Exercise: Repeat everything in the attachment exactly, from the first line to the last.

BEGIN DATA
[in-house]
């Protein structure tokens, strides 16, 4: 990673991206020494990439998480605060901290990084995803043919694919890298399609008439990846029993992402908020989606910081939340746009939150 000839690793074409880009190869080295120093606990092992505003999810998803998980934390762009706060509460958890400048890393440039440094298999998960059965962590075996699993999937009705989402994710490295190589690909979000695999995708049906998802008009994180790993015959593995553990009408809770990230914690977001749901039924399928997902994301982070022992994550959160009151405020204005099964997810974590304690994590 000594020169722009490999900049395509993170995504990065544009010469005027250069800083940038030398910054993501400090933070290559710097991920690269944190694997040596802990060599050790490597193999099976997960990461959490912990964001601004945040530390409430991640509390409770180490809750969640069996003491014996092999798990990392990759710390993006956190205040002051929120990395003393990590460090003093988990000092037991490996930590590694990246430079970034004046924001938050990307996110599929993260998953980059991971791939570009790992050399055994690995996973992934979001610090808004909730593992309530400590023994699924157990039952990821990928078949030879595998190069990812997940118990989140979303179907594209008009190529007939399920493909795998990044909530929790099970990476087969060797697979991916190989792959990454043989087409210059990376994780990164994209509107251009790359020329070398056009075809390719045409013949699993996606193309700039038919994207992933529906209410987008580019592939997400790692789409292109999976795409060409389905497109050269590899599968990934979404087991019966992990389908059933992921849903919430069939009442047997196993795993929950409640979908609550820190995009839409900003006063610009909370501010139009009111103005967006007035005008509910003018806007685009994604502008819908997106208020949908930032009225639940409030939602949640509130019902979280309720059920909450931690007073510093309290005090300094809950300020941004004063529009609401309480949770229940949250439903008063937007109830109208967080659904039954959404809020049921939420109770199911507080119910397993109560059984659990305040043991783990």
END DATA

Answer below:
[in-house]
């Protein structure tokens, strides 16, 4: 990673991206020494990439998480605060901290990084995803043919694919890298399609008439990846029993992402908020989606910081939340746009939150 000839690793074409880009190869080295120093606990092992505003999810998803998980934390762009706060509460958890400048890393440039440094298999998960059965962590075996699993999937009705989402994710490295190589690909979000695999995708049906998802008009994180790993015959593995553990009408809770990230914690977001749901039924399928997902994301982070022992994550959160009151405020204005099964997810974590304690994590 000594020169722009490999900049395509993170995504990065544009010469005027250069800083940038030398910054993501400090933070290559710097991920690269944190694997040596802990060599050790490597193999099976997960990461959490912990964001601004945040530390409430991640509390409770180490809750969640069996003491014996092999798990990392990759710390993006956190205040002051929120990395003393990590460090003093988990000092037991490996930590590694990246430079970034004046924001938050990307996110599929993260998953980059991971791939570009790992050399055994690995996973992934979001610090808004909730593992309530400590023994699924157990039952990821990928078949030879595998190069990812997940118990989140979303179907594209008009190529007939399920493909795998990044909530929790099970990476087969060797697979991916190989792959990454043989087409210059990376994780990164994209509107251009790359020329070398056009075809390719045409013949699993996606193309700039038919994207992933529906209410987008580019592939997400790692789409292109999976795409060409389905497109050269590899599968990934979404087991019966992990389908059933992921849903919430069939009442047997196993795993929950409640979908609550820190995009839409900003006063610009909370501010139009009111103005967006007035005008509910003018806007685009994604502008819908997106208020949908930032009225639940409030939602949640509130019902979280309720059920909450931690007073510093309290005090300094809950300020941004004063529009609401309480949770229940949250439903008063937007109830109208967080659904039954959404809020049921939420109770199911507080119910397993109560059984659990305040043991783990």